Boolean operators are words that define the relationship between keywords and/or phrases. They can be used to narrow down a search.
Most search engines and databases support Boolean searching.
You can use the word ‘AND’ to link ideas together.
For example: to find information on how mental health might affect incidences
of juvenile delinquency try searching for:
You can expand your search to include words with the same or similar meanings
by using ‘OR’.
For example: to find information about grieving people you might try:
You can exclude ideas or words from your search using NOT. This is useful if one
or more of your search words are also used in a completely different context.
For example: If you had searched for play theory but had lots of results about
“foul play” theories, you could search again trying:
Remember BODMAS from primary school? The same thing works for boolean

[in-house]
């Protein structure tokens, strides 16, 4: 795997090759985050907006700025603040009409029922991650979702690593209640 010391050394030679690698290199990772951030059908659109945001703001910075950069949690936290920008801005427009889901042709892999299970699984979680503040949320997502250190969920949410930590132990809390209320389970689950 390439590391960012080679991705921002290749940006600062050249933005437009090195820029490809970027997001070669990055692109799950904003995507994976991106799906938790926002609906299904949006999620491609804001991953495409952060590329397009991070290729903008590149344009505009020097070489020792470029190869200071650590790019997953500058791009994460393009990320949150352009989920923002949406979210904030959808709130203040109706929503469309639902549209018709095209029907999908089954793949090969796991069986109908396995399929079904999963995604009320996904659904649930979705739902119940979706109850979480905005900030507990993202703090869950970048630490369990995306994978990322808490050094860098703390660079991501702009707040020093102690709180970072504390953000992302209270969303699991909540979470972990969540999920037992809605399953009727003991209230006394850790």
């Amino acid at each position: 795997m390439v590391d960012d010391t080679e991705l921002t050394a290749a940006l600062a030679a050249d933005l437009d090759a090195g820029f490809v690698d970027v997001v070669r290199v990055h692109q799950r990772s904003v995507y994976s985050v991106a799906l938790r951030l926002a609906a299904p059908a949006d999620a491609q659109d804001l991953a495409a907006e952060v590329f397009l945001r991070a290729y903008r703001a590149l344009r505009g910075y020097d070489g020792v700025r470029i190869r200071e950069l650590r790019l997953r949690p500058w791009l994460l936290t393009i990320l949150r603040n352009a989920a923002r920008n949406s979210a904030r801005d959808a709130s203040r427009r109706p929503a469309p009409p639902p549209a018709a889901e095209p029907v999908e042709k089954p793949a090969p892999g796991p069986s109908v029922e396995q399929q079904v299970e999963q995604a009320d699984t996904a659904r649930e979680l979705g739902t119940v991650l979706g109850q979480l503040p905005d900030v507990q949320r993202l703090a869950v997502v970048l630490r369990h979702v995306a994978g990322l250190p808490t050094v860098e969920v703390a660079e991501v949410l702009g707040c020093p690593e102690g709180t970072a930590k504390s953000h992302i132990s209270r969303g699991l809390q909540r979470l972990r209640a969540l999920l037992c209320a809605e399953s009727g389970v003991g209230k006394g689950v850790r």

searching. You can use parenthesis to build searches. The computer will look at
what is in the brackets first, and then deal with what is outside the brackets. This
allows you to use the OR term inside the brackets to group a single idea made
up or two or more words that mean the same thing, and then link the ideas by
using the AND term between the brackets.
For example: if you are looking for information on how divorce affects children
you could try:
(divorce OR separation) AND (child OR children)
This will allow you to search for 2 different concepts (divorce, and the children
involved) at the same time, but without limiting yourself to particular keywords
when the words themselves don’t matter as much as the concepts.